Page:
By Tess Brunton of RNZ
The lead investigator of a nationwide fight against wilding pines says they can't stop work to eradicate wildings or risk the tide turning against them.
Before 2016, wildings were estimated to be invading roughly 90,000 hectares each year.
Later that year, a five-year government-funded research programme, Winning Against Wildings, was launched aiming to control or contain wildings nationally by 2030.
It has sparked new knowledge, research and techniques for controlling the pests including remote-sensing tools to detect and map invasions in remote areas and using low-dose herbicides to control dense wilding invasions.
Wildings were thought to occur on at least 1.8 million hectares nationwide.
But without control, estimates suggested they could invade 28 per cent of the total land area within 35 years.
The programme's principal investigator Dr Duane Peltzer said this collaborative research meant they were better set up to control wilding pines, particularly in difficult, dense and remote terrain.
"They do have distinct spectral or reflectance so that's using remote sensing you can find them so that's one possibility. You can use flyover, fixed wings - this is largely Scion has run this - around automated mapping so that's trying to plan operations, through to some of the social and economic work we've done."
There was not one technique that worked everywhere.
"The terrain and remoteness add hugely to the cost so just the excess, the moving from A to B or having to use a combination of ground crews, helicopters and other approaches mean the costs do go up in those complex remote areas."
He said good progress had been made to control wilding pines but more work was needed.
"The hardest thing with weeds is if you stop you actually lose the game so the things that we're really concerned about next is the reinvasion.
"There's no one off finishing the job, you actually need to go back a second and third time, and it's also about what do we want from that land use longer-term?
"There might be other things aside from removing conifers that we need to do and so certainly there's ongoing needs for beyond just controlling or containing wildings. What do we want next?"
This all started when they were facing an uphill battle against the pest back in 2016.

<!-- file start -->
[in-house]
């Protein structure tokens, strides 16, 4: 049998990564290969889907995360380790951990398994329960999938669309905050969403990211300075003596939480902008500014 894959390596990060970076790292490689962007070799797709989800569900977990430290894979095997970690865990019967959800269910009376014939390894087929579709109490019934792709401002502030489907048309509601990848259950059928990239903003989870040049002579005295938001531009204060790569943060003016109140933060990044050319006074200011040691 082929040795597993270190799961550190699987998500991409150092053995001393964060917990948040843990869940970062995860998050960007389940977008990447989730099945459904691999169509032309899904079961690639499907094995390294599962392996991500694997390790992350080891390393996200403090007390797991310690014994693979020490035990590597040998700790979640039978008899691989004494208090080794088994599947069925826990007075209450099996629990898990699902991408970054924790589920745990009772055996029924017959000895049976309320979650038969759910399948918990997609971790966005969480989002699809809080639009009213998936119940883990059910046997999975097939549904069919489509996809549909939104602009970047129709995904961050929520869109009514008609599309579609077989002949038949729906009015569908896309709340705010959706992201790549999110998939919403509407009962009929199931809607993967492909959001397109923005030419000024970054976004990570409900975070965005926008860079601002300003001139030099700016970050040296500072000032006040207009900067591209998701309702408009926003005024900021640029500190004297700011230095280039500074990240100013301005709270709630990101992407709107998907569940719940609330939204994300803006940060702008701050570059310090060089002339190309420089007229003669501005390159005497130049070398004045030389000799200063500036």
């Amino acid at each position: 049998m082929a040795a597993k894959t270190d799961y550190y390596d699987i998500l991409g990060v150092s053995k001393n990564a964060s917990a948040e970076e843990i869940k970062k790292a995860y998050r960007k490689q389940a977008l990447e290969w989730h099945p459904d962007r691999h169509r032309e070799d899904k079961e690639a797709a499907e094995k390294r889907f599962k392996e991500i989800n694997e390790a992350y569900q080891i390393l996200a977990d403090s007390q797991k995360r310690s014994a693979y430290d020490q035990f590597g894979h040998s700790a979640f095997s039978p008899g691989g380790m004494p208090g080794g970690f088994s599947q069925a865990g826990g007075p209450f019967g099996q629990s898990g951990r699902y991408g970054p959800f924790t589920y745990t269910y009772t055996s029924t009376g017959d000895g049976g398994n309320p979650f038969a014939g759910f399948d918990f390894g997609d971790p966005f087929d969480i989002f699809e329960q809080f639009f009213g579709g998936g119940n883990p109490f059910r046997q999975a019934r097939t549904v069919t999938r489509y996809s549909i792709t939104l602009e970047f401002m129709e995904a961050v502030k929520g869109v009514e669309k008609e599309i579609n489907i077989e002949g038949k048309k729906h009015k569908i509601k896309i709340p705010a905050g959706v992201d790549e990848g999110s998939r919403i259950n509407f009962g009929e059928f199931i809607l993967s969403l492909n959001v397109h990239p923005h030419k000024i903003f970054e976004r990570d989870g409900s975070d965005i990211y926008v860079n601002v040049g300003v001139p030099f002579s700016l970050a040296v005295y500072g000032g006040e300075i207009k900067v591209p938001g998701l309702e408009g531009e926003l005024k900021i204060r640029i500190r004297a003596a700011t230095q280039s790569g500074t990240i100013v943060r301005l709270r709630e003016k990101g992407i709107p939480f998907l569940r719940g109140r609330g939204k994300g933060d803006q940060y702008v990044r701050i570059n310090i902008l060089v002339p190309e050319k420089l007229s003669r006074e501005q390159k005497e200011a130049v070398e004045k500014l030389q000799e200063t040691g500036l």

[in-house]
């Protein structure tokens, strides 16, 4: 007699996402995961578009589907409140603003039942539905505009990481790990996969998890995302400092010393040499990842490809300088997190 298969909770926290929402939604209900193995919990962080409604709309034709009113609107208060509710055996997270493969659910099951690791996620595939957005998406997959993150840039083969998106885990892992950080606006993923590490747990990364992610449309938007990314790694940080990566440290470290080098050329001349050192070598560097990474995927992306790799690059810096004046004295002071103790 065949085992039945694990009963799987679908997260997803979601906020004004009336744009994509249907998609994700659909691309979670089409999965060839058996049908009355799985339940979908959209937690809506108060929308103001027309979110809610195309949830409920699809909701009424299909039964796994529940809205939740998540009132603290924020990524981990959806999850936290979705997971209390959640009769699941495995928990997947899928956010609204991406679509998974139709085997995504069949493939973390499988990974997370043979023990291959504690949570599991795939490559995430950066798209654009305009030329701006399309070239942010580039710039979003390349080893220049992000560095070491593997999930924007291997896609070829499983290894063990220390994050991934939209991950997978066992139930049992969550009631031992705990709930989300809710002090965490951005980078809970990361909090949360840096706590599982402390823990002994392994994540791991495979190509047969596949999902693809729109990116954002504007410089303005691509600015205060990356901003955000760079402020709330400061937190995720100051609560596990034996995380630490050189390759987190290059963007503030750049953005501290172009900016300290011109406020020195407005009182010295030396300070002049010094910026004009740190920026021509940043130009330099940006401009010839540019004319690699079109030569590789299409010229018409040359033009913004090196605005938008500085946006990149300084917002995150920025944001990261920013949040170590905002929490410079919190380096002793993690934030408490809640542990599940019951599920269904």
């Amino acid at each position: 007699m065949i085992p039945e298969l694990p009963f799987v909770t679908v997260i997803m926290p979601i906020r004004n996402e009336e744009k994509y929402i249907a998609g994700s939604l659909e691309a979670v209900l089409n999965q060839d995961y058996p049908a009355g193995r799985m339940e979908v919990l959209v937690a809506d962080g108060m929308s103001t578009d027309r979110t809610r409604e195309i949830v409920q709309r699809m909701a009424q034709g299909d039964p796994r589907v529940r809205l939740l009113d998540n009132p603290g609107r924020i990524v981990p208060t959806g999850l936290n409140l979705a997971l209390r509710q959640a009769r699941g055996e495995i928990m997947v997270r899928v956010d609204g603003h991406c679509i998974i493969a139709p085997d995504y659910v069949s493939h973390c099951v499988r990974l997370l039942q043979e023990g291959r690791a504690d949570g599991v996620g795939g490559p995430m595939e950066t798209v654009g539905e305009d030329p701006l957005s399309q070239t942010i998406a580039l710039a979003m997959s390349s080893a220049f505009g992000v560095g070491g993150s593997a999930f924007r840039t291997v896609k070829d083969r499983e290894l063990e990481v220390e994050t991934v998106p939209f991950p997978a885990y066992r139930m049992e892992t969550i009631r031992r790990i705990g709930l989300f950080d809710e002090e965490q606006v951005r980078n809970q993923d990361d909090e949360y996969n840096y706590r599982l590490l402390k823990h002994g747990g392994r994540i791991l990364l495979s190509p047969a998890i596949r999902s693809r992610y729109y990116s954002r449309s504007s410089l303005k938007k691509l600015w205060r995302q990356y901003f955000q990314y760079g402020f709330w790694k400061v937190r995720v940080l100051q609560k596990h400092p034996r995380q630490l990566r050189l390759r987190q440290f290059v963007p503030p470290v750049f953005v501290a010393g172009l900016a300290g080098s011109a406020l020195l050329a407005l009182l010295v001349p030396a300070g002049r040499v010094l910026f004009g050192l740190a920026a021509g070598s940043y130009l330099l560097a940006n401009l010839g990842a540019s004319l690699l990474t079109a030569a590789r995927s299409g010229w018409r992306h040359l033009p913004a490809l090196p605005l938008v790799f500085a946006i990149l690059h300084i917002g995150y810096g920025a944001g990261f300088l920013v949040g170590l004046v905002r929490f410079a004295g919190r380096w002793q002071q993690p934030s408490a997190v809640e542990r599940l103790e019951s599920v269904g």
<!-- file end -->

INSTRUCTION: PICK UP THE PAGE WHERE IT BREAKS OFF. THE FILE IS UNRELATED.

"At that stage, we thought we were losing the fight against wildings."
That was where the programme hoped to step in, using science and collaboration to understand how they could do better and how they could turn the tide against wilding pines.
Five years later and there was better knowledge and improved techniques for controlling them as a result of the programme.
"Part of the motivation for the whole programme was looking across the whole invasion curve and we're probably really aware of this with Covid and squashing the curve.
"So that was the idea is that there is no one tool that controls wildings at the early, mid or late stages of invasion and so in the early stages, it's things like backpack spraying, cutting. It's really hard to find individual trees in the landscape so that's where things like the remote sensing and mapping were really important."
There had been huge improvements on finding the early stages which was the most efficient time to do the management, he said.
The research had managed to quantify the spread risk among wilding confider species, uncovering that their dispersal distance was further than previously known.
Dr Duane Peltzer said the spread risk was also driven by variation in seeds within individual trees rather than there being a few risky trees that were the main cause of an invasion.
Public awareness was on the rise - in part following the devastating Lake Ōhau fire last year - with more people recognising them as a problem.
The evidence, knowledge and research would go towards business cases for further work to contain and eliminate wilding pines.
In particular, there was an investment case planned to go to the government next year.